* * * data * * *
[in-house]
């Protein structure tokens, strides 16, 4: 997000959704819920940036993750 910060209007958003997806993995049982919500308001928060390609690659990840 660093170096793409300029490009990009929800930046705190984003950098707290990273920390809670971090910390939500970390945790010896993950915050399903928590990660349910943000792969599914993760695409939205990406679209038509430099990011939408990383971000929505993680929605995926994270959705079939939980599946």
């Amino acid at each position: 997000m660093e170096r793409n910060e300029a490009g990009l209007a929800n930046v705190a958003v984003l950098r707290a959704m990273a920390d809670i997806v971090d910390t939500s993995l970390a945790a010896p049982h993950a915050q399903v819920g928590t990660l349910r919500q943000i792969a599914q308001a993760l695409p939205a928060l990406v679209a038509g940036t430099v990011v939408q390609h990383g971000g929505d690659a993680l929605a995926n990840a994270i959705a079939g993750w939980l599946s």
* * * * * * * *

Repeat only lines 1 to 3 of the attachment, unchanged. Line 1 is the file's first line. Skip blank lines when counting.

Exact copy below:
[in-house]
């Protein structure tokens, strides 16, 4: 997000959704819920940036993750 910060209007958003997806993995049982919500308001928060390609690659990840 660093170096793409300029490009990009929800930046705190984003950098707290990273920390809670971090910390939500970390945790010896993950915050399903928590990660349910943000792969599914993760695409939205990406679209038509430099990011939408990383971000929505993680929605995926994270959705079939939980599946």
């Amino acid at each position: 997000m660093e170096r793409n910060e300029a490009g990009l209007a929800n930046v705190a958003v984003l950098r707290a959704m990273a920390d809670i997806v971090d910390t939500s993995l970390a945790a010896p049982h993950a915050q399903v819920g928590t990660l349910r919500q943000i792969a599914q308001a993760l695409p939205a928060l990406v679209a038509g940036t430099v990011v939408q390609h990383g971000g929505d690659a993680l929605a995926n990840a994270i959705a079939g993750w939980l599946s």